An important bearer of Progressive perspectives in Christian worship has been the work of a number of outstanding musicians and hymn writers in New Zealand and Australia. This workshop will provide an opportunity to interact and learn with Colin Gibson who, assisted by John and Gillian Thornley, managers of the New Zealand Hymnbook Trust, will introduce some of Colin and others recent work and provide an opportunity to explore progressive themes given musical expression. Books and CDs will be available for purchase at discount prices.

“John and Gillian Thornley have been Managers for the NZ Hymnbook Trust since 2003. John is publisher/editor of Music in the Air, launched in 1996, a bi-annual journal exploring the creative arts and spirituality. 

Colin Gibson is well known internationally as a Christian hymn and song writer. His hymns are regularly sung in our churches and through his words progressive themes have become woven into the consciousness of many churches. He is Emeritus Professor of English at Otago University.” 

7.      Glynn Cardy: Wisdom, Words, and the Spaces They Need

Christians call the blend of wisdom, words, spaces, music, movement and symbols, liturgy.  Liturgy’s purpose is to acknowledge the sacredness within us, between us, and beyond us.  Too often liturgy becomes trapped as ‘re-enactments of the past’ or ‘ritual adherence to institutional rules’.  Too often the symbol-word ‘God’ is personified as a power over us rather than a power enlivening us.  Yet making liturgical changes even in Progressive congregations can be challenging.  This workshop invites those involved in liturgy-making to share their stories and ideas as we seek to find words and ways that are both true to our experiences and empowering of others.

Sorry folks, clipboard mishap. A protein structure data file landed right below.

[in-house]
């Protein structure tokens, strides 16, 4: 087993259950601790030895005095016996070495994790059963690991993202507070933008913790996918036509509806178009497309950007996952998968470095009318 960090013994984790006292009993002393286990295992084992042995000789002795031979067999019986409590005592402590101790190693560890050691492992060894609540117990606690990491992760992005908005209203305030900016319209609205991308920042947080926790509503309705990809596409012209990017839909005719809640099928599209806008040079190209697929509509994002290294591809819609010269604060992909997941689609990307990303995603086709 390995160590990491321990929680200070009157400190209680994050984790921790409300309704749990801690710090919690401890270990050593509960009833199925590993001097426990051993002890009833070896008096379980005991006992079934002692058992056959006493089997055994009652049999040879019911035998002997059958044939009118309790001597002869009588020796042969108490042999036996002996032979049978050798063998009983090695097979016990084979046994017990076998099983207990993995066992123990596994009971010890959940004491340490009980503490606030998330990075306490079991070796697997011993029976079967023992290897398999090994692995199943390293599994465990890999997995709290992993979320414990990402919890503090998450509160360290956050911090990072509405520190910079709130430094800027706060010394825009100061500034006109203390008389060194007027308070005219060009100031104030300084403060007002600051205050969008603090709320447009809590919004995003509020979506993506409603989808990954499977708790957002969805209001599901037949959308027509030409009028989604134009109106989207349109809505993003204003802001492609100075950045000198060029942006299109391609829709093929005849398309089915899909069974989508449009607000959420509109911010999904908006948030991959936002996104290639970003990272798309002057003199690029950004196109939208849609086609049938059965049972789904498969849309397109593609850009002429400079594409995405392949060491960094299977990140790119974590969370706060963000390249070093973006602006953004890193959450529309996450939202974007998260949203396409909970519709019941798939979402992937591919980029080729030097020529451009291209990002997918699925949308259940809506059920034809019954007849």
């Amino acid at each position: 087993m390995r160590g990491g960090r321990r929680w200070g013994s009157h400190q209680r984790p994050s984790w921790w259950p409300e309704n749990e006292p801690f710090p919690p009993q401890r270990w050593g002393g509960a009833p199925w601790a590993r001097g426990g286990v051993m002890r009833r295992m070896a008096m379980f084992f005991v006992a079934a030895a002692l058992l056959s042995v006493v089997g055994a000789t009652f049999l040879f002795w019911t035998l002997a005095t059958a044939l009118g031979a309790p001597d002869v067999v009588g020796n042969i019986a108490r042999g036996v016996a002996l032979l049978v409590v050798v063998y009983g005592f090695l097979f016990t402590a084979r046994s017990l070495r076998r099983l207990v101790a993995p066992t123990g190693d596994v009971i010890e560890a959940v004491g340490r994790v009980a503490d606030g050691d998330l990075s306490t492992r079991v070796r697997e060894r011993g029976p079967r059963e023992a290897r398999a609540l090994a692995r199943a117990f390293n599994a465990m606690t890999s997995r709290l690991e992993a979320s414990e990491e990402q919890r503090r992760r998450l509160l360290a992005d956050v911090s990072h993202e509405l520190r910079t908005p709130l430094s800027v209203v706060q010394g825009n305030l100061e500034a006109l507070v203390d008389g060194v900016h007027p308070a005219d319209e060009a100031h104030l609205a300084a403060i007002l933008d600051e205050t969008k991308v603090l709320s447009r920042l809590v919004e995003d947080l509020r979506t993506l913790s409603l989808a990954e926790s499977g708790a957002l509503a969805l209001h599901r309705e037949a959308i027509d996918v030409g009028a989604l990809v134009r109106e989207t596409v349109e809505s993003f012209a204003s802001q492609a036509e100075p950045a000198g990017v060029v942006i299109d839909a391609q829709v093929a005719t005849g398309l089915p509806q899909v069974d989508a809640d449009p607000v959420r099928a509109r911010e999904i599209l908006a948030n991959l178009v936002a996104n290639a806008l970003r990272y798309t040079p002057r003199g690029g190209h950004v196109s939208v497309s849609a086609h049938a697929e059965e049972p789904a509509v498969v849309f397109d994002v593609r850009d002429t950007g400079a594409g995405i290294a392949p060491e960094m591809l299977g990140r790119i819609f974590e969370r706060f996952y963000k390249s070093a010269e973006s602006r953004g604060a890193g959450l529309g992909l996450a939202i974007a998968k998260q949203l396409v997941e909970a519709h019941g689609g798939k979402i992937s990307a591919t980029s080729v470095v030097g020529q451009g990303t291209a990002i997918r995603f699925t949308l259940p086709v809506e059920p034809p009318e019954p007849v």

Glynn Cardy is the Minister of the Presbyterian Community of St Luke, Remuera.  He was formerly an Anglican vicar and archdeacon in the Diocese of Auckland.

8.         Kevin Clements: Breaking Cycles of Revenge

This workshop is aimed at enabling individuals, groups and nations to  locate themselves in relation to unwanted vicious cycles that flow from  hurt, marginalisation, and victimisation  and what positive processes might generate more virtuous  cycles.